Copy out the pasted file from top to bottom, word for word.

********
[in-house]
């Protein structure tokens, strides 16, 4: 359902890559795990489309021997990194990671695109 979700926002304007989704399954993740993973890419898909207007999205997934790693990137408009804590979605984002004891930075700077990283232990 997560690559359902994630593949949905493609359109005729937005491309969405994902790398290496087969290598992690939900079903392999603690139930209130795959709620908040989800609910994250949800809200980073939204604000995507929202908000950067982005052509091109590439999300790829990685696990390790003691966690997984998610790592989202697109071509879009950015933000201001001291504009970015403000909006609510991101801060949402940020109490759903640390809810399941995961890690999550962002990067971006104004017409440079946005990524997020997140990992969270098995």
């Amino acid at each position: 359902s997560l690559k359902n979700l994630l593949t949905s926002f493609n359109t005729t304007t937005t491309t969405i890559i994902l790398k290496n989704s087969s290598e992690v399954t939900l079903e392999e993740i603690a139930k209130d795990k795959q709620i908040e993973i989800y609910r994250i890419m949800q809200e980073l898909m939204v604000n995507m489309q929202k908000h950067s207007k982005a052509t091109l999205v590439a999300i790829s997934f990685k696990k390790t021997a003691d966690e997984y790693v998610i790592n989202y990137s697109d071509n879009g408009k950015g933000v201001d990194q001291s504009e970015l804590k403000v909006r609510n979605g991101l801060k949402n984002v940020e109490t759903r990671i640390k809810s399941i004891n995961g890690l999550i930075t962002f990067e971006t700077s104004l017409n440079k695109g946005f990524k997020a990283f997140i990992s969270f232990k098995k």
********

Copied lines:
[in-house]
């Protein structure tokens, strides 16, 4: 359902890559795990489309021997990194990671695109 979700926002304007989704399954993740993973890419898909207007999205997934790693990137408009804590979605984002004891930075700077990283232990 997560690559359902994630593949949905493609359109005729937005491309969405994902790398290496087969290598992690939900079903392999603690139930209130795959709620908040989800609910994250949800809200980073939204604000995507929202908000950067982005052509091109590439999300790829990685696990390790003691966690997984998610790592989202697109071509879009950015933000201001001291504009970015403000909006609510991101801060949402940020109490759903640390809810399941995961890690999550962002990067971006104004017409440079946005990524997020997140990992969270098995």
């Amino acid at each position: 359902s997560l690559k359902n979700l994630l593949t949905s926002f493609n359109t005729t304007t937005t491309t969405i890559i994902l790398k290496n989704s087969s290598e992690v399954t939900l079903e392999e993740i603690a139930k209130d795990k795959q709620i908040e993973i989800y609910r994250i890419m949800q809200e980073l898909m939204v604000n995507m489309q929202k908000h950067s207007k982005a052509t091109l999205v590439a999300i790829s997934f990685k696990k390790t021997a003691d966690e997984y790693v998610i790592n989202y990137s697109d071509n879009g408009k950015g933000v201001d990194q001291s504009e970015l804590k403000v909006r609510n979605g991101l801060k949402n984002v940020e109490t759903r990671i640390k809810s399941i004891n995961g890690l999550i930075t962002f990067e971006t700077s104004l017409n440079k695109g946005f990524k997020a990283f997140i990992s969270f232990k098995k």